Just want to say Mumford & Sons hit it so far out of the park I was reminded that when you do it right, music warms your heart and eviscerates loneliness, it enshrouds you in a flannel blanket and gives you the power and inspiration to march forward. Their performance of “I’m On Fire” was the highlight of the evening. With the lights turned low and acoustic instrumentation, we were reminded in an era dominated by tech, it’s humanity that triumphs.
You should have heard Bruce Springsteen say why he was getting this honor.
It was a trade, a deal, a quid pro quo for being able to open last year’s Grammy telecast.
Ain’t that the music business. Where if you don’t scratch my back, yours is gonna lay fallow. It’s just like life, an endless series of trades. If you’re not willing to give to get, you’re never gonna make it. And that’s sad. But I guess it’s been that way since the caveman.
Jon Stewart was a fabulous host. His tales of driving his Gremlin while working at a bar in New Jersey were hilarious. Yes, the punch line was his ride insured…THAT HE’D NEVER GET LAID! And he slowly recited the lyrics of “Born To Run” and asked if they should truly be the anthem of New Jersey… After all, they depict a desperate state peopled by losers eager to emigrate. But back when we were all preoccupied with iron, where the goal was to get behind the wheel as opposed to navigate your phone with your finger, travel was the essence of young life. We were restless. Music was our soundtrack.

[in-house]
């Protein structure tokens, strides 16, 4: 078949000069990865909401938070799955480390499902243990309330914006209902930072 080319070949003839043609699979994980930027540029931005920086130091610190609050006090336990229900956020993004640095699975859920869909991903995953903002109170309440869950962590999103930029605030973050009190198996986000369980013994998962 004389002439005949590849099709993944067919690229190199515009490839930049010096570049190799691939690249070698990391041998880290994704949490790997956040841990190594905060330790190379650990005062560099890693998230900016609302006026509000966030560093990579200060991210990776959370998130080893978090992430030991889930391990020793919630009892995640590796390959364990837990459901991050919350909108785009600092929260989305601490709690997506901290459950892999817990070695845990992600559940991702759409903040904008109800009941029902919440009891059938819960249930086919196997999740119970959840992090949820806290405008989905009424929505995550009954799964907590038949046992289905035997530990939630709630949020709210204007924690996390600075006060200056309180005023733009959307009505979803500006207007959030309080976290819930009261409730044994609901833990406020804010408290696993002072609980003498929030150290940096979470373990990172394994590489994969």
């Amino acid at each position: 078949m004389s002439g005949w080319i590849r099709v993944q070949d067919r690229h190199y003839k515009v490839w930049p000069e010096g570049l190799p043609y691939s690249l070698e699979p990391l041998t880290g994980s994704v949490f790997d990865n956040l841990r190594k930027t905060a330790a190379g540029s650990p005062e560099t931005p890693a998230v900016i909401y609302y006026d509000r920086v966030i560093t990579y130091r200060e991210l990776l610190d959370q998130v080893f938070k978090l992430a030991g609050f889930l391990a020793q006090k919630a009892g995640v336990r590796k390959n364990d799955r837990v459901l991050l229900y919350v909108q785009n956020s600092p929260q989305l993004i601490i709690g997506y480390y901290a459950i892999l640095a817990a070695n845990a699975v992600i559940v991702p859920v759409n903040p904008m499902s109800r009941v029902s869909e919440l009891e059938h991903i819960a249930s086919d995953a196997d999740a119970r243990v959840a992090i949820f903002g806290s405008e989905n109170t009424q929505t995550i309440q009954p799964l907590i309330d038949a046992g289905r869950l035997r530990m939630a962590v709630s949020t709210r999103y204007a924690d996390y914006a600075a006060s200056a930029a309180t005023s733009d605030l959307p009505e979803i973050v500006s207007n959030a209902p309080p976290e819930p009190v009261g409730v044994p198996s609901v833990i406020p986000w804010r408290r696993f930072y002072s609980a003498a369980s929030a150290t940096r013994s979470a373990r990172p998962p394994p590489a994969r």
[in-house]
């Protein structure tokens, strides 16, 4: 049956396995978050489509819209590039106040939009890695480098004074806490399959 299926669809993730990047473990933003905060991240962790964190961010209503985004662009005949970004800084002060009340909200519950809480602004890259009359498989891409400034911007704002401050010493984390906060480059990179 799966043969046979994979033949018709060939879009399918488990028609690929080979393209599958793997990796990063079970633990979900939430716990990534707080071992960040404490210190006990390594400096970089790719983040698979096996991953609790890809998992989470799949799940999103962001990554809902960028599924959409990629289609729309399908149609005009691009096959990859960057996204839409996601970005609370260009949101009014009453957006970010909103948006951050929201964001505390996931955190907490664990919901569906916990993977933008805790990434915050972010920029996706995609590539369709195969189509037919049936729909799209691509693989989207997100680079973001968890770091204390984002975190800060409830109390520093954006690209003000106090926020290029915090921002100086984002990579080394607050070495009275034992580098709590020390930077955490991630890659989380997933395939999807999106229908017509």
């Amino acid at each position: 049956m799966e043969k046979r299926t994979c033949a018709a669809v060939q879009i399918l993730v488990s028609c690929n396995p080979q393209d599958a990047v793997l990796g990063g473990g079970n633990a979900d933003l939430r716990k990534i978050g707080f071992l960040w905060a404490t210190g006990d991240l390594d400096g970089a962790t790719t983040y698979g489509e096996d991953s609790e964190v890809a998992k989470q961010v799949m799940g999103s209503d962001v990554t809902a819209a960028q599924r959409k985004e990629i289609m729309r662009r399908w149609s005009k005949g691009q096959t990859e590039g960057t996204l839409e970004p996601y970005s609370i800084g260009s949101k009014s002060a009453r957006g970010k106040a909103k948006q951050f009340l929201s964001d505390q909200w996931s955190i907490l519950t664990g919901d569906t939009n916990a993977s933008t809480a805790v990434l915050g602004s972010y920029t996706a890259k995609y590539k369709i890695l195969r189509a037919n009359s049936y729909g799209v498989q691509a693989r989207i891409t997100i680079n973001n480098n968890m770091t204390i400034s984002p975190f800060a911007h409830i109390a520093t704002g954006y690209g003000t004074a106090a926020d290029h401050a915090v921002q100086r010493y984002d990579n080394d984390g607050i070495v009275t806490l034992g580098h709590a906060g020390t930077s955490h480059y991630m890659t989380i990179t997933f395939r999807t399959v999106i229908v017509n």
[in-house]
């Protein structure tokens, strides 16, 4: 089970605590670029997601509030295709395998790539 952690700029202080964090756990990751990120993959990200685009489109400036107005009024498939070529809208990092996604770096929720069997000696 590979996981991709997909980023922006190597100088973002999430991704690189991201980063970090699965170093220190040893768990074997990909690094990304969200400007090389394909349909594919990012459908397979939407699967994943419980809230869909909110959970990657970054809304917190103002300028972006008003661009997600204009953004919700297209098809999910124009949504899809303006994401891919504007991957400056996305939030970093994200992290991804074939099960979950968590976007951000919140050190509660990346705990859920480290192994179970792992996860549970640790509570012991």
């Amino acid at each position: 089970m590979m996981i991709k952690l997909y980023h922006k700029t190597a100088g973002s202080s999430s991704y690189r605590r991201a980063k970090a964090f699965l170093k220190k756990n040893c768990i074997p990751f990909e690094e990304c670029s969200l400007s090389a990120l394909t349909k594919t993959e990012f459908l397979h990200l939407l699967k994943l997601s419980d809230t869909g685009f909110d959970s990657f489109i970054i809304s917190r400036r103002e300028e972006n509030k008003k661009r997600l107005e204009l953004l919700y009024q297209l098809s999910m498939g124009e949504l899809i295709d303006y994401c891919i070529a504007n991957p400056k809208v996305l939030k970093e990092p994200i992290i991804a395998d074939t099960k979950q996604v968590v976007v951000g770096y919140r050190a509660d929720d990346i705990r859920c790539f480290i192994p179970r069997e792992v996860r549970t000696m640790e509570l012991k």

I’d like to tell you every performance was a winner.
But that would be untrue.
Too many acts were reading off the Teleprompter. Going through the motions.
But I have to single out Kenny Chesney’s performance of “One Step Up.” He could really play and sing. Those outside country consider him a sideshow hillbilly, but not only does Kenny have talent and skill, like Mumford he connects with his audience, he touches them on a human level, something too many of the Top Forty acts do not. Which might be why they don’t have careers. You get fame, everyone knows your name…for a minute, and then you’re a footnote. Whereas those plying the country boards do so forever. It’s because of the songs, the performances, they touch people.
And although his voice is different from its heyday, Elton can still tickle the ivories. To hear him improvise is to have your body tingle, become electric, because the notes satiate and you realize you’re in the presence of genius.
And yes, Bruce played a bunch at the end. Interestingly, the highlight was “Glory Days,” the finale, when everybody came onstage and participated.
And that’s what they were, glory days. When your goal was to create a long player that stood the test of time.
But he’s still a musician. He riffed about this. How they’re bad with money. They drink too much. They do drugs. They are the people our parents warned us about.
But that’s why we love them so much.